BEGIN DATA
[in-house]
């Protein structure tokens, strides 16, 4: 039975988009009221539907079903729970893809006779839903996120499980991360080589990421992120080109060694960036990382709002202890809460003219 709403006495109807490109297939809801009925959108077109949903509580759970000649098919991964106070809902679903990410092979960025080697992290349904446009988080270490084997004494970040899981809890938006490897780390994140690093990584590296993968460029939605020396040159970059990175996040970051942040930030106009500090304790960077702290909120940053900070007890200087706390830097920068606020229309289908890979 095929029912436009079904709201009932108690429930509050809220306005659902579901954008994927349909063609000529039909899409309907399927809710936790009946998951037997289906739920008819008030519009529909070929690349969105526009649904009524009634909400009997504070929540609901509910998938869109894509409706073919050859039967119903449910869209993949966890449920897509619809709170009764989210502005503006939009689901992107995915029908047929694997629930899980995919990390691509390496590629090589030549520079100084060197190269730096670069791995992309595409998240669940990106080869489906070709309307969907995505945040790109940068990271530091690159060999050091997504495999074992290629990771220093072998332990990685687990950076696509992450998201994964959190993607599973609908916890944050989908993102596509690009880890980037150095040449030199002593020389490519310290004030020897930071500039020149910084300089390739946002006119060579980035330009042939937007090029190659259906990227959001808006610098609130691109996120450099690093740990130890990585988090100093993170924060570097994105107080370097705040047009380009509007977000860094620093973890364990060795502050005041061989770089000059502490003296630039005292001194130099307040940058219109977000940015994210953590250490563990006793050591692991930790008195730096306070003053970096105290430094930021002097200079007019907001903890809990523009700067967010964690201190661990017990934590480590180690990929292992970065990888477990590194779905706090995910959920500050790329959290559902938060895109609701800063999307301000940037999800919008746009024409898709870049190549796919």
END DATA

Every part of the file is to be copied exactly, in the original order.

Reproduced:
[in-house]
């Protein structure tokens, strides 16, 4: 039975988009009221539907079903729970893809006779839903996120499980991360080589990421992120080109060694960036990382709002202890809460003219 709403006495109807490109297939809801009925959108077109949903509580759970000649098919991964106070809902679903990410092979960025080697992290349904446009988080270490084997004494970040899981809890938006490897780390994140690093990584590296993968460029939605020396040159970059990175996040970051942040930030106009500090304790960077702290909120940053900070007890200087706390830097920068606020229309289908890979 095929029912436009079904709201009932108690429930509050809220306005659902579901954008994927349909063609000529039909899409309907399927809710936790009946998951037997289906739920008819008030519009529909070929690349969105526009649904009524009634909400009997504070929540609901509910998938869109894509409706073919050859039967119903449910869209993949966890449920897509619809709170009764989210502005503006939009689901992107995915029908047929694997629930899980995919990390691509390496590629090589030549520079100084060197190269730096670069791995992309595409998240669940990106080869489906070709309307969907995505945040790109940068990271530091690159060999050091997504495999074992290629990771220093072998332990990685687990950076696509992450998201994964959190993607599973609908916890944050989908993102596509690009880890980037150095040449030199002593020389490519310290004030020897930071500039020149910084300089390739946002006119060579980035330009042939937007090029190659259906990227959001808006610098609130691109996120450099690093740990130890990585988090100093993170924060570097994105107080370097705040047009380009509007977000860094620093973890364990060795502050005041061989770089000059502490003296630039005292001194130099307040940058219109977000940015994210953590250490563990006793050591692991930790008195730096306070003053970096105290430094930021002097200079007019907001903890809990523009700067967010964690201190661990017990934590480590180690990929292992970065990888477990590194779905706090995910959920500050790329959290559902938060895109609701800063999307301000940037999800919008746009024409898709870049190549796919």